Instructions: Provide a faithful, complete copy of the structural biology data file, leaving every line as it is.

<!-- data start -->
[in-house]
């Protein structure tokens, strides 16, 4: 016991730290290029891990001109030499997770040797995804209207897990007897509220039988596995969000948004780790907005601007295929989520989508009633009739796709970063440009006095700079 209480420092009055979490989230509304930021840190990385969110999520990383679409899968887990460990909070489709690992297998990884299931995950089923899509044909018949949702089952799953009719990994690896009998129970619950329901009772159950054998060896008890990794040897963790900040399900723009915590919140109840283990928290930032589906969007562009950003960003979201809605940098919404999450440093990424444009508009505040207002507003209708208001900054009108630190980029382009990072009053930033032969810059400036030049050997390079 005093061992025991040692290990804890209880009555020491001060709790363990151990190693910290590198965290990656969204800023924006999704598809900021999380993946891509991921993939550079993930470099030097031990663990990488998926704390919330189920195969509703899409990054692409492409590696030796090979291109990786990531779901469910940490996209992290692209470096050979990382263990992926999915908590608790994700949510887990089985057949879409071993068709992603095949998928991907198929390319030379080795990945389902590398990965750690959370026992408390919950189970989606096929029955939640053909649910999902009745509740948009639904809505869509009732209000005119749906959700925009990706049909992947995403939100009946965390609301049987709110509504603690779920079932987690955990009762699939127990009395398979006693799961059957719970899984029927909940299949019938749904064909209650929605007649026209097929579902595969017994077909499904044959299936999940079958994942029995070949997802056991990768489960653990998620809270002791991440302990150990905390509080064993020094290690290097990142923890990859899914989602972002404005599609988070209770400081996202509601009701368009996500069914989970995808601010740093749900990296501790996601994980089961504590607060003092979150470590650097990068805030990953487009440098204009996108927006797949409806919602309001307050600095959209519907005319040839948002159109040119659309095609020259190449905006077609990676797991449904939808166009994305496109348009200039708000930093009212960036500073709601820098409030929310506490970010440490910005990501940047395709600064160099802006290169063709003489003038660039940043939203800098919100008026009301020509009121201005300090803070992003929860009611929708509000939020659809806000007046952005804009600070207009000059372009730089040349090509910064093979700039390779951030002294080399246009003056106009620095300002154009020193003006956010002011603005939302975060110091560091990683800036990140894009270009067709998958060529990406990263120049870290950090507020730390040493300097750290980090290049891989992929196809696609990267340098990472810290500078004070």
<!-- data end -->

[in-house]
């Protein structure tokens, strides 16, 4: 016991730290290029891990001109030499997770040797995804209207897990007897509220039988596995969000948004780790907005601007295929989520989508009633009739796709970063440009006095700079 209480420092009055979490989230509304930021840190990385969110999520990383679409899968887990460990909070489709690992297998990884299931995950089923899509044909018949949702089952799953009719990994690896009998129970619950329901009772159950054998060896008890990794040897963790900040399900723009915590919140109840283990928290930032589906969007562009950003960003979201809605940098919404999450440093990424444009508009505040207002507003209708208001900054009108630190980029382009990072009053930033032969810059400036030049050997390079 005093061992025991040692290990804890209880009555020491001060709790363990151990190693910290590198965290990656969204800023924006999704598809900021999380993946891509991921993939550079993930470099030097031990663990990488998926704390919330189920195969509703899409990054692409492409590696030796090979291109990786990531779901469910940490996209992290692209470096050979990382263990992926999915908590608790994700949510887990089985057949879409071993068709992603095949998928991907198929390319030379080795990945389902590398990965750690959370026992408390919950189970989606096929029955939640053909649910999902009745509740948009639904809505869509009732209000005119749906959700925009990706049909992947995403939100009946965390609301049987709110509504603690779920079932987690955990009762699939127990009395398979006693799961059957719970899984029927909940299949019938749904064909209650929605007649026209097929579902595969017994077909499904044959299936999940079958994942029995070949997802056991990768489960653990998620809270002791991440302990150990905390509080064993020094290690290097990142923890990859899914989602972002404005599609988070209770400081996202509601009701368009996500069914989970995808601010740093749900990296501790996601994980089961504590607060003092979150470590650097990068805030990953487009440098204009996108927006797949409806919602309001307050600095959209519907005319040839948002159109040119659309095609020259190449905006077609990676797991449904939808166009994305496109348009200039708000930093009212960036500073709601820098409030929310506490970010440490910005990501940047395709600064160099802006290169063709003489003038660039940043939203800098919100008026009301020509009121201005300090803070992003929860009611929708509000939020659809806000007046952005804009600070207009000059372009730089040349090509910064093979700039390779951030002294080399246009003056106009620095300002154009020193003006956010002011603005939302975060110091560091990683800036990140894009270009067709998958060529990406990263120049870290950090507020730390040493300097750290980090290049891989992929196809696609990267340098990472810290500078004070």